Although it is apparent that I have not spent much time posting on either these temporary forums, or our old home, I must assure you that I have been an avid reader for many years now. During those years, I have primarily played RTR with a few brief forays into TFT and EB. I have of late, however, been playing SPQR – quite dedicatedly, and at the expense of much of my personal time.
Seeing as how there have been some questions regarding the differences between the two mods as of late, I thought it might be helpful to offer a joint review of both. Before starting, I must, however, note that although I claim great familiarity with RTR, I can only claim to have played roughly 150 turns of SPQR, and much of what I speak of regarding it will have to come from other sources, such as comments made about it in its own forum by its creator and legion of devoted fans.
I intend to post this in both RTR and SPQR’s main forum. If the moderators deem it should be moved from there, so be it. In the interests of salvaging some of my personal time, however, I’ll only be replying in the SPQR forum, as a courtesy to them considering my limited experience with their mod. I am, however, interested in hearing what the RTR side has to say, and would invite them on over for a conversation.
This review is not meant to insult anyone. It is merely meant to offer my insights into what each mod offers, and to hopefully help players decide if they should try each out (In my opinion, they certainly should).
For some basics:
I am basing this review on RTR Gold edition played on VH/VH with large unit settings and the 4tpy mod. I am basing SPQR’s latest edition on H/H with huge unit settings. It is understood that these are not the completely recommended settings for either.
On to business:
First and foremost it must be mentioned that each mod has a very different mission statement. RTR is, as the name implies, a modification dedicated to realism, while SPQR strives instead to recreate huge battles and please the personal tastes of its creator (which, I feel comfortable saying, is that of a very challenging game).
SPQR claims to add some realism, but this statement is, at best, generous. Right from the very first turn and with the very first glance at the Legion recruiting grounds or the composition of Hannibal’s army, any person with a decent knowledge of the time period will realize that SPQR is very much a fantasy mod. This impression does not change whatsoever when confronting full stacks of barbarian armies comprised in many cases solely of “Chosen” units, or when fighting units such as Spartan hoplites or elephants, both of which have been made into unbalancing super units that seem to rely much more on legend than reason or fact. Indeed, perhaps a fair way to describe SPQR is as a modification that looks at Roman history from the perspective of fable, folklore, popular conception, and legend.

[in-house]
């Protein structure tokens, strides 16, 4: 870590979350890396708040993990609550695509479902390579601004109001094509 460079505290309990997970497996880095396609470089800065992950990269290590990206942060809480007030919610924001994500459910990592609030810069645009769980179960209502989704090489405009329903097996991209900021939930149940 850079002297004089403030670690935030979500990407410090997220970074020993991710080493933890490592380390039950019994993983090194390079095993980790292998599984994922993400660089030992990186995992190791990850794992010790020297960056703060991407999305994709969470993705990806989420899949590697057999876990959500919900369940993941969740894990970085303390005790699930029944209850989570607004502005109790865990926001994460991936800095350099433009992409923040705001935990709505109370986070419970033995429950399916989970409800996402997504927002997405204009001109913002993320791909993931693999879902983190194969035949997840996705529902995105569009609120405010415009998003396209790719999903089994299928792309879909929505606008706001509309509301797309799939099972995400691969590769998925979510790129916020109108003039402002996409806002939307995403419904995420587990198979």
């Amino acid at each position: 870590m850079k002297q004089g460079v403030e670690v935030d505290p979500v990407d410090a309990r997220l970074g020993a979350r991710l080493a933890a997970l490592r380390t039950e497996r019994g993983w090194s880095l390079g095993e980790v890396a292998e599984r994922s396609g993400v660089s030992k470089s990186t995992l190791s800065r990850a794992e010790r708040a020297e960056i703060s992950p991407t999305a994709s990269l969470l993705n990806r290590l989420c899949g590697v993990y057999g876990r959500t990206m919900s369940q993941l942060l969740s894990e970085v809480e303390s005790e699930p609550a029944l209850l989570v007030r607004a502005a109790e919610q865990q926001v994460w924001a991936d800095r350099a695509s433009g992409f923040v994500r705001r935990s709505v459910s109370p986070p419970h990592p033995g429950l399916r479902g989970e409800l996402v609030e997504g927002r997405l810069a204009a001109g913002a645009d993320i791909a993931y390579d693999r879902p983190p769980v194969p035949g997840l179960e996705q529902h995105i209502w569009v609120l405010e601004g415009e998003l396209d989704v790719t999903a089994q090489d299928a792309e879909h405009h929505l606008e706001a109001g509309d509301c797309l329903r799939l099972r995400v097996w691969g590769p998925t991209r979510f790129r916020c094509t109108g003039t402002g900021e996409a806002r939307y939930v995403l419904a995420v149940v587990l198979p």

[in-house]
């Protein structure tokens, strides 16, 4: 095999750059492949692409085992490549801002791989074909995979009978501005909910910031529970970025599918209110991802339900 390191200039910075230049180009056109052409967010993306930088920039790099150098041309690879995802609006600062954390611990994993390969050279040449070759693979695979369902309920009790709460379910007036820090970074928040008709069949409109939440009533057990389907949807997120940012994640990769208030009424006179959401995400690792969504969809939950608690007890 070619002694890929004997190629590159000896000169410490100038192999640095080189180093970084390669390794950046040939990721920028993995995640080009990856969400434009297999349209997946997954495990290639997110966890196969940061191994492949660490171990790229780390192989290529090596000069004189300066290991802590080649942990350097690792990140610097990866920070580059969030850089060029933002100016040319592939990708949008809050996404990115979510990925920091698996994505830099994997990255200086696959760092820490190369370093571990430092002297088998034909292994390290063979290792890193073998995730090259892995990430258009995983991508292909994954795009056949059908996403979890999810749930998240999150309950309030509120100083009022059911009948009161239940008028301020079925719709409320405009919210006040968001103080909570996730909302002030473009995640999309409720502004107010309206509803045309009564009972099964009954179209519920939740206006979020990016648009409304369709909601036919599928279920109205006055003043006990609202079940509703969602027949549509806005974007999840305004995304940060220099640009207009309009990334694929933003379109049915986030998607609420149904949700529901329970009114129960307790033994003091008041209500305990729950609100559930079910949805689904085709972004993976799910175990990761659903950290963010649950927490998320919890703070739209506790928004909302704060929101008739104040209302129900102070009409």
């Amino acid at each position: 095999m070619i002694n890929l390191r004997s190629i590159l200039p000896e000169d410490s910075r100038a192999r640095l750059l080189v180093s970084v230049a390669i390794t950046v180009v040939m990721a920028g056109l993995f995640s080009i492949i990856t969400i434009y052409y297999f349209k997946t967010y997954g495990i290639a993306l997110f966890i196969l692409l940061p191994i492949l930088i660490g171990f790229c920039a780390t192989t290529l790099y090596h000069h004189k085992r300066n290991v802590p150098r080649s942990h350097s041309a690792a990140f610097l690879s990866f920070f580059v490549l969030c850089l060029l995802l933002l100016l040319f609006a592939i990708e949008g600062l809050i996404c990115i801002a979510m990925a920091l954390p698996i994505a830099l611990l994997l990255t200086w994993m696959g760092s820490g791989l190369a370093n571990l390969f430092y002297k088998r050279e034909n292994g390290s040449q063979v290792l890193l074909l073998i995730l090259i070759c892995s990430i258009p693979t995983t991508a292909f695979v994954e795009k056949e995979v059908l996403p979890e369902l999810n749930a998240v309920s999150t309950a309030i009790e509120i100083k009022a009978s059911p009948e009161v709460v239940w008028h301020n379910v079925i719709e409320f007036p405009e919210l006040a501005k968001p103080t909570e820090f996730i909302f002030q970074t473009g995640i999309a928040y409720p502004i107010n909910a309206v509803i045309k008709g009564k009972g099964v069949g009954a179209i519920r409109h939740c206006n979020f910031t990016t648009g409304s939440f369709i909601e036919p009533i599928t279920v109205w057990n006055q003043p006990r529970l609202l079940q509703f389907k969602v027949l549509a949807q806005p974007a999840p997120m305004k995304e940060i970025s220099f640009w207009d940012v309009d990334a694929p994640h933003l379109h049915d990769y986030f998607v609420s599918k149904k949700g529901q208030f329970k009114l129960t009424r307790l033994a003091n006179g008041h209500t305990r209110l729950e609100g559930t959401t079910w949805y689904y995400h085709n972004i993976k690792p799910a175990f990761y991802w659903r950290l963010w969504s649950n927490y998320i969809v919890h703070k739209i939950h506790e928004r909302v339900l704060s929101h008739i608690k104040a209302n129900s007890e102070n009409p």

RTR strives for realism, and, to the greatest extent capable under the game engine, reaches this goal. The cities, AoR system, Romanization process, and unit capabilities all combine with many other nice touches to recreate the most realistic mod available under the RTW 1.2 engine. The army compositions are much more accurate than SPQR’s. Chosen” units are much rarer, elephants – though decidedly dangerous – are not as big of game breakers as in SPQR, and archers, though also dangerous, are incapable of seriously reducing a Legion’s strength before battle is joined, which they often do in SPQR. In short, it appears that RTR’s team has done their homework, and come up with something students of the timeframe would recognize as an accurate portrayal.
The battles in each mod are very different from one another for many reasons, not the least of which being that each are built on vastly different game engines. Whereas RTR Gold is based on the 1.2 game engine, SPQR is based on the vastly improved 1.5 game engine. The AI under this version appears to be substantially tactically better, with units eager to outflank you, and cavalry protecting – quite well at times – the AI’s own flanks. When combined with the numerous superior units of AI armies (which, though I cannot confirm this is deliberate, are also often aided by experience bonuses), makes for a very challenging affair. While it is almost impossible for an experienced player to lose a fairly-matched battle in RTR, many, many battles in SPQR are near run things or outright defeats.
This does – I must admit – make for very exciting game play. Every battle has the potential for being a true nail biter, and you will certainly pay for your mistakes. If you are counting on reinforcements, and they do not arrive, you are in serious trouble.